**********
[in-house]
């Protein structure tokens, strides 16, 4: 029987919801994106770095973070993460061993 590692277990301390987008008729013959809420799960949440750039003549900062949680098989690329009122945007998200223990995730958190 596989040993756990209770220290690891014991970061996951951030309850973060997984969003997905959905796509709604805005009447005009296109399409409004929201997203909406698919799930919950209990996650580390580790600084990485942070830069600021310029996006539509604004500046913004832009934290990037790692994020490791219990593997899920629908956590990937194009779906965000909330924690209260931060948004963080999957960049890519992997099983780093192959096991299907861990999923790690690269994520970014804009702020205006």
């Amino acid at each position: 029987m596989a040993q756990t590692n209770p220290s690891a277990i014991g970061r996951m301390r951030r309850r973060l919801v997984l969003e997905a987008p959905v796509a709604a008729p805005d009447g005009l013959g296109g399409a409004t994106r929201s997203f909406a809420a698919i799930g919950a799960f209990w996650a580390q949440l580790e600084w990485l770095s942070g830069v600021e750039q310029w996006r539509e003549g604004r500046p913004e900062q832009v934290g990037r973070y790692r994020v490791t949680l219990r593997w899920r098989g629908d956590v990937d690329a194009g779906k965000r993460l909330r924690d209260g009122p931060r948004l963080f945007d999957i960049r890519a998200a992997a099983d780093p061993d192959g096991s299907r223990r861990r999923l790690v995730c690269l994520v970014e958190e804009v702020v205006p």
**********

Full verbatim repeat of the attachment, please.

[in-house]
């Protein structure tokens, strides 16, 4: 029987919801994106770095973070993460061993 590692277990301390987008008729013959809420799960949440750039003549900062949680098989690329009122945007998200223990995730958190 596989040993756990209770220290690891014991970061996951951030309850973060997984969003997905959905796509709604805005009447005009296109399409409004929201997203909406698919799930919950209990996650580390580790600084990485942070830069600021310029996006539509604004500046913004832009934290990037790692994020490791219990593997899920629908956590990937194009779906965000909330924690209260931060948004963080999957960049890519992997099983780093192959096991299907861990999923790690690269994520970014804009702020205006």
């Amino acid at each position: 029987m596989a040993q756990t590692n209770p220290s690891a277990i014991g970061r996951m301390r951030r309850r973060l919801v997984l969003e997905a987008p959905v796509a709604a008729p805005d009447g005009l013959g296109g399409a409004t994106r929201s997203f909406a809420a698919i799930g919950a799960f209990w996650a580390q949440l580790e600084w990485l770095s942070g830069v600021e750039q310029w996006r539509e003549g604004r500046p913004e900062q832009v934290g990037r973070y790692r994020v490791t949680l219990r593997w899920r098989g629908d956590v990937d690329a194009g779906k965000r993460l909330r924690d209260g009122p931060r948004l963080f945007d999957i960049r890519a998200a992997a099983d780093p061993d192959g096991s299907r223990r861990r999923l790690v995730c690269l994520v970014e958190e804009v702020v205006p």